For motorcycle travel, go with Storm: A Motorcycle Journey of Love, Endurance, and Transformation, a particularly good read about an emotionally challenging trip through Europe. Readers might also enjoy Chasing Che: A Motorcycle Journey in Search of the Guevara Legend, in which a novice rider attempts to replicate Che Guevara's legendary trip through South America; Pilgrimage on a Steel Ride: A Memoir About Men and Motorcycles, where the author struggles with and learns to face his own mortality while on a solo ride from New Mexico to Alaska; Riding with Rilke: Reflections on Motorcycles and Books, in which a university professor takes a literate and revealing trip from his home in Alberta to the Harry Ransom Center at the University of Texas here in Austin (and all without the irritating anti-American whine of Peart's tome); The Perfect Vehicle: What It Is About Motorcycles, which includes the very BEST explanation I've ever seen of WHY we ride motorcycles; and Down the Road: Genuine Mileage On Classic Motorcycles, which explores the classic rider's fascination with those obsolete, cantankerous, oil-spattered, endearing and soul-satisfying old machines. I believe most readers of motorcycle literature, and those seeking emotionally evolved adventure of any sort, will be better served with these titles. (Posted on 2/8/16)
- Helps me, too.Review by DavidACox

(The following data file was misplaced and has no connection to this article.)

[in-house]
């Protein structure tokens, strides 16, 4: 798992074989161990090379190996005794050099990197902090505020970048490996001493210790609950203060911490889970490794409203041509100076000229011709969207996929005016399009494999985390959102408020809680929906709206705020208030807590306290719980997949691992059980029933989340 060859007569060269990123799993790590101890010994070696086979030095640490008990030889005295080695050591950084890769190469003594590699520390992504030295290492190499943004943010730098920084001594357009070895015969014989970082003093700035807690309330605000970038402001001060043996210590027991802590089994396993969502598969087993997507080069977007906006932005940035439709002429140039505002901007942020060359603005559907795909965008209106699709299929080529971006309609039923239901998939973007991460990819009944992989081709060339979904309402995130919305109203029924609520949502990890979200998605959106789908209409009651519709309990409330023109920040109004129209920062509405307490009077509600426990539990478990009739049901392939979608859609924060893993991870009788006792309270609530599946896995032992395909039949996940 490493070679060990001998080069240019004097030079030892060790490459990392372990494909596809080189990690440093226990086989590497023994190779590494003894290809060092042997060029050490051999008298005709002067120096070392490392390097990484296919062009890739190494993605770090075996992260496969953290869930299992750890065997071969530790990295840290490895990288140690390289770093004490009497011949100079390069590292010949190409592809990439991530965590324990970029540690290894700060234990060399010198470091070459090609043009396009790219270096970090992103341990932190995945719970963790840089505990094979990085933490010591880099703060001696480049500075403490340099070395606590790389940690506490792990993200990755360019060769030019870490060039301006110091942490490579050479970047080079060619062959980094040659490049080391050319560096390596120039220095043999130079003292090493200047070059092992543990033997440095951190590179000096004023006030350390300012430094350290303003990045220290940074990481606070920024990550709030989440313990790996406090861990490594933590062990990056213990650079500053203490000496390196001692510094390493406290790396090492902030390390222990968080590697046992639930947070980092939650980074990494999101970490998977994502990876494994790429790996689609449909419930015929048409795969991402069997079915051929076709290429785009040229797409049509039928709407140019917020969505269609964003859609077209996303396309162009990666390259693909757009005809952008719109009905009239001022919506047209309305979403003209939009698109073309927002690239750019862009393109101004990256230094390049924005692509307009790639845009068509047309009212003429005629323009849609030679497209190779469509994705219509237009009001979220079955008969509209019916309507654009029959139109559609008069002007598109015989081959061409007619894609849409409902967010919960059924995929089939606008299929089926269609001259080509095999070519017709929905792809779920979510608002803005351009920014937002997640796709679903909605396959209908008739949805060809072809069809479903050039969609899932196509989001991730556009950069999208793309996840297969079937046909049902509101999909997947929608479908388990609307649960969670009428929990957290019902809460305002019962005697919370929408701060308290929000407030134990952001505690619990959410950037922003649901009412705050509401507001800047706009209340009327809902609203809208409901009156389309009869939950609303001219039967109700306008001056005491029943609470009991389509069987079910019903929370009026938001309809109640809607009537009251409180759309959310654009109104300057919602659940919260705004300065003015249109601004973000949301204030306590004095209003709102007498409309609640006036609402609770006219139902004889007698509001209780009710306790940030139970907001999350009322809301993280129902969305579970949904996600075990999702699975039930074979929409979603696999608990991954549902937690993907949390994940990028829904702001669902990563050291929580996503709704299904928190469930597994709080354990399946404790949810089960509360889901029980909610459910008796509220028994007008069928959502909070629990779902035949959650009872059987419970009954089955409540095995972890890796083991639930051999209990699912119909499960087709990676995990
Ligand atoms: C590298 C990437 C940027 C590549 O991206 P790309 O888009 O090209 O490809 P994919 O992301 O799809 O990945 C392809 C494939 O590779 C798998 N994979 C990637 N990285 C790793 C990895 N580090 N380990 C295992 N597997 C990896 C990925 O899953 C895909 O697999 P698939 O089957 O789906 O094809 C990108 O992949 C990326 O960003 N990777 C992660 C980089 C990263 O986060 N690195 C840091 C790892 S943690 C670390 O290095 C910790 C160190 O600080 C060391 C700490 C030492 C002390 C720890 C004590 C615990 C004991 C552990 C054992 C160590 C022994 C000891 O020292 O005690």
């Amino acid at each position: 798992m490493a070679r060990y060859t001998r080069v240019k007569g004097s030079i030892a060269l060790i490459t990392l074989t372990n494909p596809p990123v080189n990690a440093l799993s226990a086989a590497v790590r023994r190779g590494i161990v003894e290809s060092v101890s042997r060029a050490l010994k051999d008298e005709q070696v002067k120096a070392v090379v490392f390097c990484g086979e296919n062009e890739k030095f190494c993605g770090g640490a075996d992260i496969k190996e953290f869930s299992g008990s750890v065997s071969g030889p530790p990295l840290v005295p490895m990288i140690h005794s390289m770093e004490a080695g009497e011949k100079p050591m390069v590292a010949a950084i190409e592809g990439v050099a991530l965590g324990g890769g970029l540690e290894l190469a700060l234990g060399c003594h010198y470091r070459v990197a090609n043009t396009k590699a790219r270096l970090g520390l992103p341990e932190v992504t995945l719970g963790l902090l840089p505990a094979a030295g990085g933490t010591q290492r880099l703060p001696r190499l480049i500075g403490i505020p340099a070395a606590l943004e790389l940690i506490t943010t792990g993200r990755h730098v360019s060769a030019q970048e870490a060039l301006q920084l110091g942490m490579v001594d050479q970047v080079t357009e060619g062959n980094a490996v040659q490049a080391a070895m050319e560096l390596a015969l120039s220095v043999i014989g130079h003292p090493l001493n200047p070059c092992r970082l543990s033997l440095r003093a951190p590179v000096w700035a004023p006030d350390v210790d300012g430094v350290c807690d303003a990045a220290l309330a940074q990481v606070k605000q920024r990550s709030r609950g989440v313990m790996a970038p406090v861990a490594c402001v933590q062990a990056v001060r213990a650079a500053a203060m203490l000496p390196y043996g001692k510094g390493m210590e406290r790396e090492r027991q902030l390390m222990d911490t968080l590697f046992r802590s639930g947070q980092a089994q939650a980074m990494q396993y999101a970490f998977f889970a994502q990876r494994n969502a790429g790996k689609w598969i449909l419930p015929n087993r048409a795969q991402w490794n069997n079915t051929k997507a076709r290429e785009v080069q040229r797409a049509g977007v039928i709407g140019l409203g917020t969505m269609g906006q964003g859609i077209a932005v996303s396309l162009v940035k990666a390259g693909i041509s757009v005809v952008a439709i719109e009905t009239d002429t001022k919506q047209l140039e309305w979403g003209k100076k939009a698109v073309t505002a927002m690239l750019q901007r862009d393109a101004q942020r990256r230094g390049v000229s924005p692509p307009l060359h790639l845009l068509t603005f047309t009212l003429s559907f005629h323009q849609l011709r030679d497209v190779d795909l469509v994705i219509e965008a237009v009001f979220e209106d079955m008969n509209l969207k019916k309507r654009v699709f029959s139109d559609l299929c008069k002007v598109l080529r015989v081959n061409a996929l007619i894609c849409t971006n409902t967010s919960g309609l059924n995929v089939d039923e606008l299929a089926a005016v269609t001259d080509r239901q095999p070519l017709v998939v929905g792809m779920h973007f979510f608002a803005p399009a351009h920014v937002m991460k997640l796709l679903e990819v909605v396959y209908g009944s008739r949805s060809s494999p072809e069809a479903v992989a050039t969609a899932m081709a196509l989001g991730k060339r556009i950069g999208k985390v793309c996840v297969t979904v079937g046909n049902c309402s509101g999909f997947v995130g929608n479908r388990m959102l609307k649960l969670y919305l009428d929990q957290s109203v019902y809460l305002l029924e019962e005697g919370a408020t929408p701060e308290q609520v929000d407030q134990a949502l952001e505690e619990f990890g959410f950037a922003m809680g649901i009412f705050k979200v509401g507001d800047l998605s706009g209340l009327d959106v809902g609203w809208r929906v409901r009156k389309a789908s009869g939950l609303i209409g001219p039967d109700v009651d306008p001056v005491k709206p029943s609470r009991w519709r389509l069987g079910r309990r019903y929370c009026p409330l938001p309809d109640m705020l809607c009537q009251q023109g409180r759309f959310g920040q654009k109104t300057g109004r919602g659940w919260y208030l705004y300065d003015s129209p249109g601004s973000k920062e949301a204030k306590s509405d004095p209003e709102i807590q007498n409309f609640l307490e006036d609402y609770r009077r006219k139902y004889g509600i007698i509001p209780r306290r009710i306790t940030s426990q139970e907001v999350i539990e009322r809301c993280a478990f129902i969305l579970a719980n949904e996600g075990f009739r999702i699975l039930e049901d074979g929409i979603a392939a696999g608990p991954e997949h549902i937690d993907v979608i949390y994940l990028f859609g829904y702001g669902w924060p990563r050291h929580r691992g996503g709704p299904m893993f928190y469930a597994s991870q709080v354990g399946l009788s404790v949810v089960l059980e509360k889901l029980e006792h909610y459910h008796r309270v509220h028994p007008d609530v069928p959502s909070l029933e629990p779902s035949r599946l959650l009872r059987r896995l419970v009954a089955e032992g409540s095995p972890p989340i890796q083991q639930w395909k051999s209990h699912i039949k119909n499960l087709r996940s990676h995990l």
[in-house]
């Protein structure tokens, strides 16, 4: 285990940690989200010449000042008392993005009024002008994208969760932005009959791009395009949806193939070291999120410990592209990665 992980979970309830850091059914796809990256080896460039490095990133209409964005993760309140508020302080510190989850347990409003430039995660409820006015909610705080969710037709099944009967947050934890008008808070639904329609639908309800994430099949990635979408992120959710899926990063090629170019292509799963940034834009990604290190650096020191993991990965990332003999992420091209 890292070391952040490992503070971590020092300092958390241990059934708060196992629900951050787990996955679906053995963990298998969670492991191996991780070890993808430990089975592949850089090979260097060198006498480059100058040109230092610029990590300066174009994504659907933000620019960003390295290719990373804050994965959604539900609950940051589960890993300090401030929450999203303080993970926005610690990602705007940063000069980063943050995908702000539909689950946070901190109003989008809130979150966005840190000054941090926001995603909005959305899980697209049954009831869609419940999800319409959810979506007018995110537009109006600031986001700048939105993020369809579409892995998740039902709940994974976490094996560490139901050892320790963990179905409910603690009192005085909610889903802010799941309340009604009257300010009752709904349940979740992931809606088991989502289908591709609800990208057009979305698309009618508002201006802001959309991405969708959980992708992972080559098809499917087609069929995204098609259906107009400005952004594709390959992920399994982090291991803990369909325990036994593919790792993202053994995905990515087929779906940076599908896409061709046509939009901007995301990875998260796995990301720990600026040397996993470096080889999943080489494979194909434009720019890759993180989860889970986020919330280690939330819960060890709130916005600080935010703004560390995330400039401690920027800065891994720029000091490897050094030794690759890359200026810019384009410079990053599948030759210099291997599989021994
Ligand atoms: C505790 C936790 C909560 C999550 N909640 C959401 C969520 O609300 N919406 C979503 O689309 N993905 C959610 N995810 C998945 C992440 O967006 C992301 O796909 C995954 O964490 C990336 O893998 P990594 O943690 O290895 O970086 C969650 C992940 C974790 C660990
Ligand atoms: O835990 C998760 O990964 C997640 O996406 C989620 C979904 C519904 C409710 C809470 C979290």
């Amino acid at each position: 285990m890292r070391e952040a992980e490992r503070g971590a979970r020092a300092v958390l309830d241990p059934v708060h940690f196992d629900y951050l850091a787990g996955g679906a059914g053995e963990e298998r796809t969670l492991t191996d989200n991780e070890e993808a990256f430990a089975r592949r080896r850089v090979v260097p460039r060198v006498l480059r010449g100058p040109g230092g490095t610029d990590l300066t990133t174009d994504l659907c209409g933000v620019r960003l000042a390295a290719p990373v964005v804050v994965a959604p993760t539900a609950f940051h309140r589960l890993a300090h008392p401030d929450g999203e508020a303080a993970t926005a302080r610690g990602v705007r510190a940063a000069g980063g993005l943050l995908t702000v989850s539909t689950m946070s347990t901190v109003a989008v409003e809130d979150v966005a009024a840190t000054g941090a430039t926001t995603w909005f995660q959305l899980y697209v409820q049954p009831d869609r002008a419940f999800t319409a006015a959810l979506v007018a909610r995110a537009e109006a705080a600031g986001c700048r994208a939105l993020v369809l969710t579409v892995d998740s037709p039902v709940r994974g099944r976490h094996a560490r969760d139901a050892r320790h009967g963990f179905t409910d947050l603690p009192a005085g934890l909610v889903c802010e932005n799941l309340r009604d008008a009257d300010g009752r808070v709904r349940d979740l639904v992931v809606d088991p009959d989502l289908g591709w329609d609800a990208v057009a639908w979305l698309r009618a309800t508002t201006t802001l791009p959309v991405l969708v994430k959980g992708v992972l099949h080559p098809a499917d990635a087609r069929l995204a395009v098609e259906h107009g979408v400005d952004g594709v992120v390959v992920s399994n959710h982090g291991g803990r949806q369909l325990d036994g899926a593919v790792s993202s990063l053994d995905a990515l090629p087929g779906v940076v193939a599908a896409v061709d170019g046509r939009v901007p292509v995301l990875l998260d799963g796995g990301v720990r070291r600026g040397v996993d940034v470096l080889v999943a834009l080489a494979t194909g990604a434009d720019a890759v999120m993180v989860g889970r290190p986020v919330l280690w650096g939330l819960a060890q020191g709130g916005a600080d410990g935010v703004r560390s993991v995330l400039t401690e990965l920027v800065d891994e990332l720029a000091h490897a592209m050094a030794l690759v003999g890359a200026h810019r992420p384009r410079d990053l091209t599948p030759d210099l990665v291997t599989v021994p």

- This book was my daily companion on my recent motorcycle trip, a trip I took to be with friends and scatter my wife's ashes. I couldn't have made a better choice. Thanks Neil Pearl. (Posted on 8/27/11)
- Fifty-five thousand miles...Review by Al Bates
Fifty-five thousand miles in fourteen months. This is almost every motorcyclist dream. If this was all the book was about it would be a good read. However, this ride is a test to see if the author can find a reason to live.
"Do good things and good things will happen to you." This is how the author viewed the world around him until that night when he heard the news about his daughter that would forever change is life. This begins a downward tail spin for one of Rock N Roll's greatest drummers/ lyricist.
Unfortunately, bad things happen to good people. It's one of life's hard lessons for us all. The death or illness of a loved one or maybe a friend in trouble. None of us is ever prepared for the day even one of these events arrives on your own door-step. This is the story of one man trying to understand the why his plate is suddenly filled, until these is nothing left inside.
Neil Peart has the rare ability to open up and share his heart and mind as he ponders the "why" of it all. As his healing begins on the back of his BMW GS, we are riding along with him. One mile at a time, one day at a time. Sometimes stumbling and feeling why should you keep going, why not just give up. Then, true to life there's always another turn in the road.
We are able to see trough his eyes the view of the road, people, and country. These images of the people and places are at times thought provoking, and then the world becomes colorless, void of light and laughter. Other times it's a view full of depth and grandeur. Every turn becomes full of the simple mystery of life and a reminder that he and we, can and should go on. His book gives light to the words if you want to change your perception, then change your perspective.
A great read from someone who's life has turned him into someone that is less of a rock-star or even a man. Instead, he has become only the ghost rider. A true survivor on the road of life. (Posted on 5/25/08)